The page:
Moorsewing is responding to the urgent need in the community for Hygiene Face Masks. We have realised that people really want masks so they can try to do what they can to protect the community.

Why wear a face mask?

Wearing a mask is about protecting others in the community as you are most likely to infect others in the first 7 days of contracting the virus, when you may not have symptoms.

This video explains why we are now making masks for the public.

We are working hard to produce more masks as fast as we can. They are hand made and there are only a few of each type of material design, so keep an eye on this page, or our Shop to see what’s available.

About Our Masks

Our masks are double layer cotton or cotton mix, have elastic to go around the ears and a slot where an extra filter can be inserted. They come in various funky colours and there is a limited amount of each design. Each one is hand and sewing machine made and are washable, it is recommended that you iron the folds back in after washing.

Adult and Child masks available

Disclaimer – These masks are in no way as efficient as the N95 surgical masks, they are a last resort and to be used by the general public so that the much-needed official surgical masks are still available for the frontline staff. We will not be held responsible if you do contract Covid-19. Our masks are for precaution measures only.

How Do Facemasks help?

In the early stages of development of the Coronavirus it has been claimed that the wearing of face masks does not help to protect people from the virus.  Experts all agree that medical-grade protective gear should be reserved for health workers but officials from the Center for Disease Control and Prevention in the US have said they are reviewing their recommendation after new data shows that a quarter of those infected did not show symptoms and were infections without realising it.

Some Countries have made the wearing of masks compulsory and this is proving to reduce the spread of infection.  Wearing a mask is about protecting others in the community as you are most likely to infect others in the first 7 days of contracting the virus, when you may not have symptoms.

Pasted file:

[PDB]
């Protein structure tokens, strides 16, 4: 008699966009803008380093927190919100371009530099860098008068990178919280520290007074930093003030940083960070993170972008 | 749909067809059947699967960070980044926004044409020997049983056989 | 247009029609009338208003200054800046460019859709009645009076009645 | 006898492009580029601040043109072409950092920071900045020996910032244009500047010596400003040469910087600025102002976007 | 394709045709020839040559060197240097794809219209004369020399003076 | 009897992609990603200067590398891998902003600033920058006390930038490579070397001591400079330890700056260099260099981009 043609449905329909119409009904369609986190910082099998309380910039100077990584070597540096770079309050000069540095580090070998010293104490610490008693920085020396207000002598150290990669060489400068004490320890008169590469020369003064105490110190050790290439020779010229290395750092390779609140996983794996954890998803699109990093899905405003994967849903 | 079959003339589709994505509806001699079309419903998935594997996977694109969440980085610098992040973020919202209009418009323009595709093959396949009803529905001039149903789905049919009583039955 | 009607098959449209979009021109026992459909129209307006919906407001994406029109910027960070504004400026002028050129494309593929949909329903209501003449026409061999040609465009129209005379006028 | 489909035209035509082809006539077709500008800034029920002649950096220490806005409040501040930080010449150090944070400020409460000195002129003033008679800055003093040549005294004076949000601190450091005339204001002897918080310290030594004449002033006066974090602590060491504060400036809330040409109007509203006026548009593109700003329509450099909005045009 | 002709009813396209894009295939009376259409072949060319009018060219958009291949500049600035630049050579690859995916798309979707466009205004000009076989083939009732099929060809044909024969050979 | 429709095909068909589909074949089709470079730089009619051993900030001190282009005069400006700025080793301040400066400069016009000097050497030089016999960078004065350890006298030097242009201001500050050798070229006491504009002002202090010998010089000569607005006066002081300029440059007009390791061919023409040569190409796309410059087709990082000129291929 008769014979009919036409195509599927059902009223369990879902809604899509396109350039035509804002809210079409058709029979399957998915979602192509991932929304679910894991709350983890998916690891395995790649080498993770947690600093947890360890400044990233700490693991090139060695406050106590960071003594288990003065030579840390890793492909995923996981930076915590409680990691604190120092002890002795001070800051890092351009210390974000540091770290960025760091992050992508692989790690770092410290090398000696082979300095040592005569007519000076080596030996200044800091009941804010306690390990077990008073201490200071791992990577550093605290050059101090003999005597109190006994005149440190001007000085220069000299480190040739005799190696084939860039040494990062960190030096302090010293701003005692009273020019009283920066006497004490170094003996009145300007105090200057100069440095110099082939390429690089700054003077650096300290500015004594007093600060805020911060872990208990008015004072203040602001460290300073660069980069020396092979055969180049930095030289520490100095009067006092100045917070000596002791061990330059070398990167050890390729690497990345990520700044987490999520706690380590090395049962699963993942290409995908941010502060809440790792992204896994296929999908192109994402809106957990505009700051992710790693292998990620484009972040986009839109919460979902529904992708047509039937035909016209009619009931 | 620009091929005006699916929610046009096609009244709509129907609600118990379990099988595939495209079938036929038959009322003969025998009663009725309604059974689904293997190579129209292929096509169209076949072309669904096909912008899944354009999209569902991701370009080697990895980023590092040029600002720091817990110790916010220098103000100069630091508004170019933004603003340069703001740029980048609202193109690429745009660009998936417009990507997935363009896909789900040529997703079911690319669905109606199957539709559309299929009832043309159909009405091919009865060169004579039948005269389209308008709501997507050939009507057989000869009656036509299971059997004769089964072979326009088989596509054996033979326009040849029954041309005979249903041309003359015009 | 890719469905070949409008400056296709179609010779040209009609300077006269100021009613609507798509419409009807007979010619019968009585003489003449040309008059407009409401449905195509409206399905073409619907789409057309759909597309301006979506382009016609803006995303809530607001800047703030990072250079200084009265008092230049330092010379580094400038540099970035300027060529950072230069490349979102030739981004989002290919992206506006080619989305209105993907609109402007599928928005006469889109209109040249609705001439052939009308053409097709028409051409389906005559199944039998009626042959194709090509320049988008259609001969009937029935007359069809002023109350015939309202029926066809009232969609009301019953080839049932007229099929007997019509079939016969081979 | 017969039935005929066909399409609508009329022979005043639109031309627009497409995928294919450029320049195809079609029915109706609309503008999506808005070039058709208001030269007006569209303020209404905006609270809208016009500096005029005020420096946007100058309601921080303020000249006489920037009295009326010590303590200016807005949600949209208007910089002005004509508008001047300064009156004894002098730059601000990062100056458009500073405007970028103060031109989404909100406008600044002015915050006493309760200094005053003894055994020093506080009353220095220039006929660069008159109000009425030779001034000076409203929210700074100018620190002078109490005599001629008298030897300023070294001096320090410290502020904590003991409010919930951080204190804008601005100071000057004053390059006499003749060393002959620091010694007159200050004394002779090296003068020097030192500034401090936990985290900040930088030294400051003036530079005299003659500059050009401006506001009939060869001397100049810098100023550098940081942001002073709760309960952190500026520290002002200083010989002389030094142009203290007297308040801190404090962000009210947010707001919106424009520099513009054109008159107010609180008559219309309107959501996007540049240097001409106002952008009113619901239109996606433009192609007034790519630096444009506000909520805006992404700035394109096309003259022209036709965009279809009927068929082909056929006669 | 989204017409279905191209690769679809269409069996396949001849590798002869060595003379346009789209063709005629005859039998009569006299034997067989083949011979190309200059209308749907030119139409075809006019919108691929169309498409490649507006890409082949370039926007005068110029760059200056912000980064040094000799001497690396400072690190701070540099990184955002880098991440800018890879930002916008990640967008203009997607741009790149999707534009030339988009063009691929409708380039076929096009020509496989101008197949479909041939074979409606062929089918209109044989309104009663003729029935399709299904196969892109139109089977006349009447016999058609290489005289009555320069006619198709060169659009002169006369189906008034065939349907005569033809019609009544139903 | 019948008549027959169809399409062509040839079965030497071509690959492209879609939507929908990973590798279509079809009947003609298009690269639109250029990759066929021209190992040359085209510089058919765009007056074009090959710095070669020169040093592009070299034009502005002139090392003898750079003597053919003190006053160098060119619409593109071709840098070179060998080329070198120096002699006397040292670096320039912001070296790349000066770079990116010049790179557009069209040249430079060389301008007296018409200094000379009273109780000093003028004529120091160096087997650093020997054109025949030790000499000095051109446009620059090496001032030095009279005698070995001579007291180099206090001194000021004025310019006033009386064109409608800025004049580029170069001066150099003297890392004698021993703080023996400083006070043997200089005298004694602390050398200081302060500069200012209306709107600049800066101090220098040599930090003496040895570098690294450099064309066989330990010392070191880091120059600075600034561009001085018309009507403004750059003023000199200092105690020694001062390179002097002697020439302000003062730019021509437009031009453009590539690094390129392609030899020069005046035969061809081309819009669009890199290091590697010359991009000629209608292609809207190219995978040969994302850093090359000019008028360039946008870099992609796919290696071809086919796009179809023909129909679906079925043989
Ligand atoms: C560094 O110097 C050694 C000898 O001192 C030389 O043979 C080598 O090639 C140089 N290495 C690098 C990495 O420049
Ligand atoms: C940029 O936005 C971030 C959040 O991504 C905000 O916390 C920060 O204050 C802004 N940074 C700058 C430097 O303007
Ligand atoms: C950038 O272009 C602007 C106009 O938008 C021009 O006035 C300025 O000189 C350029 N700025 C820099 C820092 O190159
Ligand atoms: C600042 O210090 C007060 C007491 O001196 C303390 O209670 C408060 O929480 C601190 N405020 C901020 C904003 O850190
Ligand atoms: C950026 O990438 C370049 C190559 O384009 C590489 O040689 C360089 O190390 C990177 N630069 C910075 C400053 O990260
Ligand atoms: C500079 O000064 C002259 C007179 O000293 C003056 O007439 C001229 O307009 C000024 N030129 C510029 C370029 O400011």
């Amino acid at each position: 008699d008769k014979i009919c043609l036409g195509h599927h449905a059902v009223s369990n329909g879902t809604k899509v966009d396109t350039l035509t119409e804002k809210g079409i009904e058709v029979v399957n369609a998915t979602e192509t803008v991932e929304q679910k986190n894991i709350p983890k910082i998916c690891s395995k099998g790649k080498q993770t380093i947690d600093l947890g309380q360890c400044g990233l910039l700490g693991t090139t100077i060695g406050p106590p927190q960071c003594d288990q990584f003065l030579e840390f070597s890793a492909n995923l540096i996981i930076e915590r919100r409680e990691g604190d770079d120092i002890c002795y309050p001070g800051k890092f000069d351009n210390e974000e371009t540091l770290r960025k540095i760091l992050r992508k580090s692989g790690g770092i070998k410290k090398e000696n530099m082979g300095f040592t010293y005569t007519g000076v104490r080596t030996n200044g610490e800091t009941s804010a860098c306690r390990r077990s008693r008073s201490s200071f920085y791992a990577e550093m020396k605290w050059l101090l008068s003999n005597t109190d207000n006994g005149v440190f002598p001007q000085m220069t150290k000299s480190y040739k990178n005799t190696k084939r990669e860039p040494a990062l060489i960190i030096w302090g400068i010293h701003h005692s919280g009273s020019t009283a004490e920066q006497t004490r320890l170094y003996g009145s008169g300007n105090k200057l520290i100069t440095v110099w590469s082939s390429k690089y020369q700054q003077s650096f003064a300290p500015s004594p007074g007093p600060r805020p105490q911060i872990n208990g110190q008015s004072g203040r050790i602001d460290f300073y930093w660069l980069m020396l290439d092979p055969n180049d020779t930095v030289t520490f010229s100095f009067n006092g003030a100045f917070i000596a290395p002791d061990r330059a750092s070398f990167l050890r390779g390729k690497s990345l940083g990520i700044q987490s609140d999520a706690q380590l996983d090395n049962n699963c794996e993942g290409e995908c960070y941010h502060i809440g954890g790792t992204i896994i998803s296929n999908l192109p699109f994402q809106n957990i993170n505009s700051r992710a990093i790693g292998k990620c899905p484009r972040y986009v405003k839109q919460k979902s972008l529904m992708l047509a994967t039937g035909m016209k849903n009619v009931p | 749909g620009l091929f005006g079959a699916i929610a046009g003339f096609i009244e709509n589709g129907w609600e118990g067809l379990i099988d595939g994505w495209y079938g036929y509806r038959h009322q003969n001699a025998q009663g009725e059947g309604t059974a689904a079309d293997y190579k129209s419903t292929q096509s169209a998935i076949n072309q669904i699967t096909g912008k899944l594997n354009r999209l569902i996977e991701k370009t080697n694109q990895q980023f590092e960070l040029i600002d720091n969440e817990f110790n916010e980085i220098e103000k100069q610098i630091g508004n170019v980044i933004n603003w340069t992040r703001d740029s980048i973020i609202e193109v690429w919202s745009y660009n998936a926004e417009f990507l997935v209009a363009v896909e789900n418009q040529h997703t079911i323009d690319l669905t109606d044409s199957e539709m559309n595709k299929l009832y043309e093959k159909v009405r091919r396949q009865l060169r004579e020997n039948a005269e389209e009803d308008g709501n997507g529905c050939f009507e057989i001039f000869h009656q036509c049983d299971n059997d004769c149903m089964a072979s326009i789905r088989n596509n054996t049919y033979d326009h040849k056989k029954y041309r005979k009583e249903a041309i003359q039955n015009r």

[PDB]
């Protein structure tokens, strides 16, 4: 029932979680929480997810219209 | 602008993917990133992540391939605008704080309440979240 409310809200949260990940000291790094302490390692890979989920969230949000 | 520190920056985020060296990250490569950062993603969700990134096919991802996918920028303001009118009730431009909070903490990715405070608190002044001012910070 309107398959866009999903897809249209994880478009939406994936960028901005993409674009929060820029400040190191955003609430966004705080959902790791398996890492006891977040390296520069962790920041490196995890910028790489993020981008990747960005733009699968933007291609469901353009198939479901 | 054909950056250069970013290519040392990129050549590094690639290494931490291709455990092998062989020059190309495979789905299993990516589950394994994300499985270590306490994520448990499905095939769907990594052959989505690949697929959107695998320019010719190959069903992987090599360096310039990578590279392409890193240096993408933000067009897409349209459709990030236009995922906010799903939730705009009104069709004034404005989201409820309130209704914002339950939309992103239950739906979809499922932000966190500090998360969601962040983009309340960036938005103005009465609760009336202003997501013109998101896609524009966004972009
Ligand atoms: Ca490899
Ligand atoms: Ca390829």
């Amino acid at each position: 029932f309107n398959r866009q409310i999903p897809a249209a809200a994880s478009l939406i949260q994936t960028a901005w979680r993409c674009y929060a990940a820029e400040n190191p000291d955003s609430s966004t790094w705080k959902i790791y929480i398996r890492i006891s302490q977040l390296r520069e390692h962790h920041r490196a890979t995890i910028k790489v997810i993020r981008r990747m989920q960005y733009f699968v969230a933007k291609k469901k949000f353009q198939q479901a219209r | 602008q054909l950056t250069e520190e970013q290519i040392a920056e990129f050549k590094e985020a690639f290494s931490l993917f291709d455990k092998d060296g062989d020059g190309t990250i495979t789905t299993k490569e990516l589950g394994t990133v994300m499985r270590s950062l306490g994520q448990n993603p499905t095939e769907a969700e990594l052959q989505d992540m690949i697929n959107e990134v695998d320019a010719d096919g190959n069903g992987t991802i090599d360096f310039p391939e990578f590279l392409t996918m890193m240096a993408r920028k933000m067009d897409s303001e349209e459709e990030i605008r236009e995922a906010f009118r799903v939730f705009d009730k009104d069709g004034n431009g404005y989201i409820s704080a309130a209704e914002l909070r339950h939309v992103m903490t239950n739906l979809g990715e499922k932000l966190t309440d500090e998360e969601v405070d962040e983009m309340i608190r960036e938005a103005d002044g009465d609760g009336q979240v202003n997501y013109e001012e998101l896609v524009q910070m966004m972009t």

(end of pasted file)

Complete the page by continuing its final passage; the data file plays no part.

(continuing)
A recent article in the Gardian indicates that the experts are saying that a mask is key to preventing the spread of the virus, and even a simple home made mask is worth wearing.

 (https://www.theguardian.com/world/2020/apr/02/face-masks-coronavirus-covid-19-public)

How effective are face masks at stopping transmission?

Jeremy Howard The primary transmission [of coronavirus] is now known to be droplet-based, and we now know that that transmission largely occurs in the first seven days after infection, when people are largely asymptomatic. So that means that if you’re highly infectious, you probably won’t know it. So we should all assume that we are potentially lethal to people around us. The way we are potentially lethal to people around us is when we speak: that’s when these micro droplets get ejected up to six feet.

If you’re speaking, and you put a couple of layers of cotton or paper towel in front of your mouth, the droplets go into that and not into the face of the person you’re speaking to. That’s why masks dramatically help reduce the spread of the virus.

Are masks more effective at protecting the wearer? Or everyone else?

Howard There is some extra protection for the wearer, but it is imperfect. It’s good to think about wearing a mask as protecting your community and asking your community to do the same for you.

Why have the WHO and CDC been reluctant to recommend masks for the general public?

Howard They were trying to protect frontline healthcare workers from running out of N95 respirators.

Ben Cowling If the WHO were to consider modifying their current recommendations, they might go in the direction of saying: “Save the surgical masks for the healthcare settings, and let’s look into using homemade masks and cloth masks in the community to reduce transmission.”

Is it important to form a seal? Would that pose a problem for people with beards?

Howard: No, not at all. A seal is something you need for aerosol-generating procedures. So unless you’re planning on intubating patients at your own home or during your shopping trip, that’s not an issue. Remember, the main thing we’re doing is protecting those around you.

The experts that were quoted in this article are:

  • Ben Cowling is a professor of epidemiology and co-director of the WHO Collaborating Centre for Infectious Disease Epidemiology and Control at the University of Hong Kong
  • Jessica Justman is a professor and attending physician in the division of infectious diseases at the Columbia University Irving Medical Center
  • Jeremy Howard is a distinguished research scientist at the University of San Francisco and founder of the #Masks4All campaign
  • Saskia Popescu is a Phoenix-based epidemiologist